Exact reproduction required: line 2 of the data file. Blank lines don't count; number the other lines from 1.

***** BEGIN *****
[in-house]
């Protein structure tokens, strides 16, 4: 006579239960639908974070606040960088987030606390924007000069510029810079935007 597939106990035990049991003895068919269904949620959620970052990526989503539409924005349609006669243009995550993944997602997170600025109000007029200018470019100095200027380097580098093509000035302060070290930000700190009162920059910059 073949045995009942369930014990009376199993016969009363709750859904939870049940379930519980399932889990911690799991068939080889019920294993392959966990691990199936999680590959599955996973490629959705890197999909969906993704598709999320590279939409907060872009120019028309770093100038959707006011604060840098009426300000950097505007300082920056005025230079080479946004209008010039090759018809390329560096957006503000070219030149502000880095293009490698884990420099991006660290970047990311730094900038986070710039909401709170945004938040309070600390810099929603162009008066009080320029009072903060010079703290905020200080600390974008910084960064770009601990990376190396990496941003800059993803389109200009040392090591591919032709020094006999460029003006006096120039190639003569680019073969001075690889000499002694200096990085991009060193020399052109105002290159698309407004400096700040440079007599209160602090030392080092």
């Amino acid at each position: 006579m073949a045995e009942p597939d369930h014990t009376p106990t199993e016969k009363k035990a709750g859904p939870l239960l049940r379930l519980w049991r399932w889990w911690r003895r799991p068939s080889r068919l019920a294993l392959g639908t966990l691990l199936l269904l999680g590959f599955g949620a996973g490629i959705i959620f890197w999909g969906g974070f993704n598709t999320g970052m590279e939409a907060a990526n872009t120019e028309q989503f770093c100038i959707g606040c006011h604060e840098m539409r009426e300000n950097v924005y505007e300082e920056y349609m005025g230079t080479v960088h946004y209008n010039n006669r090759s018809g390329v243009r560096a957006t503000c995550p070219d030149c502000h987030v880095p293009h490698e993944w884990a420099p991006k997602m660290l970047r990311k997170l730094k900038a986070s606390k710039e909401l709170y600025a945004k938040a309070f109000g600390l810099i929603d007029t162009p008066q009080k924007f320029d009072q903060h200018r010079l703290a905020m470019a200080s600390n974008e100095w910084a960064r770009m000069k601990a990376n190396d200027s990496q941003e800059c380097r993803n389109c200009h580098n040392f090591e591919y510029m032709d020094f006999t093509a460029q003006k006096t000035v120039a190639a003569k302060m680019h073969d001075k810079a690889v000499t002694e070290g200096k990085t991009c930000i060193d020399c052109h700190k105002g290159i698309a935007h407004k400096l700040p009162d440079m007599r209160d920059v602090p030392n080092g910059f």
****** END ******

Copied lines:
């Protein structure tokens, strides 16, 4: 006579239960639908974070606040960088987030606390924007000069510029810079935007 597939106990035990049991003895068919269904949620959620970052990526989503539409924005349609006669243009995550993944997602997170600025109000007029200018470019100095200027380097580098093509000035302060070290930000700190009162920059910059 073949045995009942369930014990009376199993016969009363709750859904939870049940379930519980399932889990911690799991068939080889019920294993392959966990691990199936999680590959599955996973490629959705890197999909969906993704598709999320590279939409907060872009120019028309770093100038959707006011604060840098009426300000950097505007300082920056005025230079080479946004209008010039090759018809390329560096957006503000070219030149502000880095293009490698884990420099991006660290970047990311730094900038986070710039909401709170945004938040309070600390810099929603162009008066009080320029009072903060010079703290905020200080600390974008910084960064770009601990990376190396990496941003800059993803389109200009040392090591591919032709020094006999460029003006006096120039190639003569680019073969001075690889000499002694200096990085991009060193020399052109105002290159698309407004400096700040440079007599209160602090030392080092």